Reviewed Resources for Students and Teachers


Africa, African Anthropology - General Resources


By peoples


By peoples A through K  go to L through Z


The peoples of Africa are often described in terms of their ethnic background or their languages.  There are several thousand ethnic groups in Africa, ranging in physical stature from the short Pygmies to the tall Maasai, each with its own cultural traditions.  Here are only a few of them.

Akan   Akuapem   Akye   Anyi   Aowin   Asante   Babanki   Baga   Bali   Bamana   Bamileke  Bamum   Bangubangu   Bangwa   Baule   Beembe   Bembe   Berber   Bidyogo   Bobo   Bushoong   Bwa   Chokwe   Dan   Diamande   Dogon   Eket   Fang   Fante   Fon   Frafra   Fulani   Hausa   Hemba   Holoholo   Ibibio   Idoma   Igbira   Igbo   Ijo   Kabre   Karagwe   Kassena   Katana   Kom   Kongo   Kota   Kuba   Kusu   Kwahu   Kwere


Please note:  Some of the peoples and associations presented here are so closely related that more than one topic heading may apply.  For example, The Akan people are given a page of their own, yet the Asante ( Ashanti ) are also an Akan people, as are the Akuapem.  So, a full search for the 'Akan' may involve looking at pages dedicated to sub-groups as well.  Some sub-group pages may contain only a link or two, but they are still part of a much larger picture.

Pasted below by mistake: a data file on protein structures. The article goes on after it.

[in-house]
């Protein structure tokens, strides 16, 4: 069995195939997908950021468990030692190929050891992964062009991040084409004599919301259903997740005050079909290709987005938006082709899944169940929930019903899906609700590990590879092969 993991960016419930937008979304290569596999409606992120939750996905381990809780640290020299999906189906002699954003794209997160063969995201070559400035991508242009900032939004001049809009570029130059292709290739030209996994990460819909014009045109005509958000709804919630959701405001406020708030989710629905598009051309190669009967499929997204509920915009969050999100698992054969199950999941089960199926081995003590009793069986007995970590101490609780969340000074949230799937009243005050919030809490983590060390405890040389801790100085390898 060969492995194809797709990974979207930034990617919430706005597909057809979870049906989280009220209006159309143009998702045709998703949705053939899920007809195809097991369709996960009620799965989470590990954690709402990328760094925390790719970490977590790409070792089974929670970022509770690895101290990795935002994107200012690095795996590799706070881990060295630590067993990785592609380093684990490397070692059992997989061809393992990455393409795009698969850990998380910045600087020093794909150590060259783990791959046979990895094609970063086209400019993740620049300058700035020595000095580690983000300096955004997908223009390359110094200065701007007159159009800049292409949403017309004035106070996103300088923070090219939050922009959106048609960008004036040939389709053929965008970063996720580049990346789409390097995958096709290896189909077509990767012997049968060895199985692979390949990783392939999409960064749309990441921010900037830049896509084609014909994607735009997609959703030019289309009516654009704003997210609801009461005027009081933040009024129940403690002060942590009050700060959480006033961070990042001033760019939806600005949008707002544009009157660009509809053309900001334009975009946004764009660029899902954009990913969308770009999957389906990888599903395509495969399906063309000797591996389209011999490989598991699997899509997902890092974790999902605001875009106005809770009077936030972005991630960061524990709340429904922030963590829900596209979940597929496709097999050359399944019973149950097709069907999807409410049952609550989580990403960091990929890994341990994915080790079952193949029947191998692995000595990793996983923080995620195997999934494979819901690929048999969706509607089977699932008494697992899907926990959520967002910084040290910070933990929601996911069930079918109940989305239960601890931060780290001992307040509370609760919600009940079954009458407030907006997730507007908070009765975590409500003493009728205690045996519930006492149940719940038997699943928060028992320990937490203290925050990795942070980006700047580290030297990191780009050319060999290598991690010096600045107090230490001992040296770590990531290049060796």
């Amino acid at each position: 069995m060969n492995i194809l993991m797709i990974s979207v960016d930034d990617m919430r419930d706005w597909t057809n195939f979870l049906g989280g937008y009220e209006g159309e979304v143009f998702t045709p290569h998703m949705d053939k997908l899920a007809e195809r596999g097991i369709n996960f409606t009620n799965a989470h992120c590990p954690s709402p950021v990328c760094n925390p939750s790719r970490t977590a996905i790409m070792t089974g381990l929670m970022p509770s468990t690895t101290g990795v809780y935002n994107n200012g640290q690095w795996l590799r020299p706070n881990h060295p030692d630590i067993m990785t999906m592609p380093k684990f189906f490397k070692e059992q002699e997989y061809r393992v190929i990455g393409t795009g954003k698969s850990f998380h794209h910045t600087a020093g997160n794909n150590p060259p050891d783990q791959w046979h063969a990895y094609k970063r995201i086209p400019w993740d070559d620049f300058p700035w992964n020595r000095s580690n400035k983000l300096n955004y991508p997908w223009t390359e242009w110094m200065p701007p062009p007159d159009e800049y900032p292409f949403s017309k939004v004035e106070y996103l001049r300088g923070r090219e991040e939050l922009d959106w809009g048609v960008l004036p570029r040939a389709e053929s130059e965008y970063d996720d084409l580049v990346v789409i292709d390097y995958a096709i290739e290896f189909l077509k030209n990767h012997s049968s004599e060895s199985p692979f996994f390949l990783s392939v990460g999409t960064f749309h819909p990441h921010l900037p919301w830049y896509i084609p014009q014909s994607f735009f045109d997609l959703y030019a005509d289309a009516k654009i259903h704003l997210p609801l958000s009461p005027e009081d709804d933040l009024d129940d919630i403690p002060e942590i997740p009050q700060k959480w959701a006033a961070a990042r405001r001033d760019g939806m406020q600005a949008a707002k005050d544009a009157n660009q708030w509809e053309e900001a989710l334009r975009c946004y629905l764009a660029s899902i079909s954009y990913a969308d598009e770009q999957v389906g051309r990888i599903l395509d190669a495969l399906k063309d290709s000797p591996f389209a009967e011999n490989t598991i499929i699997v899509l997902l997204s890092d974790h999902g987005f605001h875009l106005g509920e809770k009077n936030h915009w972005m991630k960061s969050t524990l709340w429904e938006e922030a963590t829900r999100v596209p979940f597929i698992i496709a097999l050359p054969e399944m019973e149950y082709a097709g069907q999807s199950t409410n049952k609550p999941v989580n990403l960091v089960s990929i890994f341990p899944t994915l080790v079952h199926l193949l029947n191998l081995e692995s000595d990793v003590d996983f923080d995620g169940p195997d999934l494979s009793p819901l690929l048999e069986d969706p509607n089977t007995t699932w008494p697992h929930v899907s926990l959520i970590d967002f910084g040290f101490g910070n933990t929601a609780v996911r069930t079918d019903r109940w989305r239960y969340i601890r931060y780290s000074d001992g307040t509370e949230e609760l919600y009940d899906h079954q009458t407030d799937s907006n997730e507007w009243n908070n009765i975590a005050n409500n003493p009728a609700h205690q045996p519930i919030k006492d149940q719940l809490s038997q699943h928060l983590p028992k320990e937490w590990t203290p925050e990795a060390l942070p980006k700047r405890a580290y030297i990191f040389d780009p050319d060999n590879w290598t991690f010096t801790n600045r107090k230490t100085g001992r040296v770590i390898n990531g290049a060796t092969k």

You will find a similar relationship among some of other peoples listed here.  This is a case where a little advanced knowledge of the subject may be an advantage when using these pages.

Eket __ "The Eket are a people who live in Akwa Ibom State, south-east Nigeria, Africa. They number around one million,..."  A general overview of the Eket People. - From nationmaster.com - http://www.nationmaster.com/encyclopedia/Eket

Eket People __ "The Eket are really a subgroup of the Ibibio, and their history is best described in that context. The Ibibio have lived in the Cross River area of modern day Nigeria for several hundreds of years, and though written information about them only exists in colonial records from the late 1800s on, oral traditions have them in the region much earlier than this." You will find material related to history, culture, religious belief and more. - From University of Iowa - http://www.uiowa.edu/~africart/toc/people/Eket.html

Eket Sculpture __ A commercial site and the items are for sale, but it is still a good exhibit of Eket art. - illustrated - from hamillgallery.com - http://www.hamillgallery.com/EKET/Eket.html




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